On either side of the entrance, there are high platforms where the guards would be stationed.
After entering the entrance, there is a courtyard. The place where the throne used to be is exactly in front. On the left hand side, there are two basements (platforms). One smaler and the other larger. On the right hand side, there is an uncut rock right in the courtyard. Probably there was not enough time to cut the rocks into stone bricks. Just beside this uncut rock, there is a small tank. Currently it is burried to level the ground. There was low rise construction on all four sides of the courtyard.
The larger basement was the Sadar, where meetings used to be held. This basement is uncharacteristically wide as compared to the prevaining times. The smaller basement is important from the religious perspective. This is the South East corner of the courtyard. It is considered to be auspicious. The coronation ceremony was performed in this conrner on the smaller basement. The place is marked by a small stone.
The place where throne used to be kept has one statue installed recently. The current walls are of bricks and limestone and constructed in a later era. The throne was nearly 1200 kilograms of gold. When Zulfikarkhan captured Raigad on 9-Nov-1689, he melted the throne into pieces and sent them to Aurangzeb. During the reign of Peshwas, this place used to be worshipped. After the English destroyed the fort, a lot of trees had grown on this complex due to years of neglect.
There are a couple of stories in circulation about this courtyard. On the day of coronation, the Sun rays were straight on the throne. This cannot be true. On 6th June, the day of coronation, the Sun must be extreme North. The entrance is exactly on the East of the throne. Hence the rays cannot fall on the throne.
As per another story, whatever is spoken near the throne is auduable in all the courtyard. This happens due to no noise pollution on the fort.
There are two entrances on either side of the throne. The entrance on the left of the throne is called palanquin palace. Palanquins used to be trafficked through this door. The foundation exactly behind the throne is called Sadar errenously. In fact this was Palanquin palace. The palanquins used to be loaded, unloaded here. There are steps and porch on both sides. There is a straight path from the palace to this place.
Just behind the Palanquin palace, there is a foundation in C shape. This is where the queens and their servents used to stay. Behind the queens' palace, there is another foundation. Probably this was kitchen complex. The foundation behind this was the palace where Shivaji Maharaj used to live. This is where he breathed his last.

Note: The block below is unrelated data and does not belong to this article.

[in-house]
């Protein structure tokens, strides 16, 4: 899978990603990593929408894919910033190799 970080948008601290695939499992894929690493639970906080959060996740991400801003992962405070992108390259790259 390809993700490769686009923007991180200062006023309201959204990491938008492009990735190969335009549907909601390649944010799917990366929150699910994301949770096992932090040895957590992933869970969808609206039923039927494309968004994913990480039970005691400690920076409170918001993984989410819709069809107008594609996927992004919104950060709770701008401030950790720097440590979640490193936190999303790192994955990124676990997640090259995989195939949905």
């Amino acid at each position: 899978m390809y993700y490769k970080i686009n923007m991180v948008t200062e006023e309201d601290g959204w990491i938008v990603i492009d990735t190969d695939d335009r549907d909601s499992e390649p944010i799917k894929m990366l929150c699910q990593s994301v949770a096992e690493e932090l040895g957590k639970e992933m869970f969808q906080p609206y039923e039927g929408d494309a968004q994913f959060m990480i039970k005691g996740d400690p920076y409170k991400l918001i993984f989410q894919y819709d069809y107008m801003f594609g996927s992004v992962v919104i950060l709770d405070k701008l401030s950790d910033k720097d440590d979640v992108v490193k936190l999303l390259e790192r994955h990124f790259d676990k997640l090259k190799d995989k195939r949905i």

On the North side of the palace, there is a water tank with two sections. It was covered with stone grill. The smaller section was probably settlement tank. On the North side, there is an entrance. This leads to goldsmith's workshop. It contained furnaces. There is a plane ground below. This was Khasbag. There were three columns with twelve sides each. Until 1910, the foundation of the third column was present. Now there is no trace of it. Only two columns exist. These columns were ornamental and well ventilated with water pipes. They overlooked the Gangasagar lake.
Near Khasbag, there is one octagonal column. The room near this column has an underground store. This is where the assets like gold, precious stones used to be stored. The structure of this octagonal column is very similar to what is called as samadhi of Shivaji Maharaj today.
On the West side of the palace, there are six blocks. Two of them are independent and four of them are connected by a passage. They are called as Seven Palaces. However for a palace, they look very small in size. And for those times, it was not common for the queens to stay separate from the king. Probably these were six important offices. The two separate office being for the most improtant two departments. Each of these offices had a porch in front of them.
Each of the six blocks contain an architectural marvel. The toilets in these blocks are very much advanced with vent pipes, seat covers. One wonders whom must have thought about such toilets with so much thought. The two seperate blocks have four toilets each. The other blocks have six toilets each.
On the North side of the six offices, there is an entrance with 33 steps. It is termed as Mena Darwaza. There is a provision for the guards at the base of these stairs. It is practically impossible to carry a palanquin with such an elevation. So probably this entrance was used by important persons.
There are five more blocks on the south side of the palace complexes in some depression. They are called as houses of eight ministers. Each block has two rooms and no toilets. But one can imagine that for a person of the stature of a minister, these are small. And where would the other three monisters stay? These were probably other offices of lesser importance. The ministers used to stay near Kushawarta lake. On the South side of the palace complex, there is one door. From this door, one could go to Kushawarta lake where ministers used to stay.
From this entrance, one can go to the rope way and the MTDC cottages.
Hirkani bastion is a natural bastion. It is not constructed. The rock face was cut to make is alomst vertical. The scene from this bastion is very nice.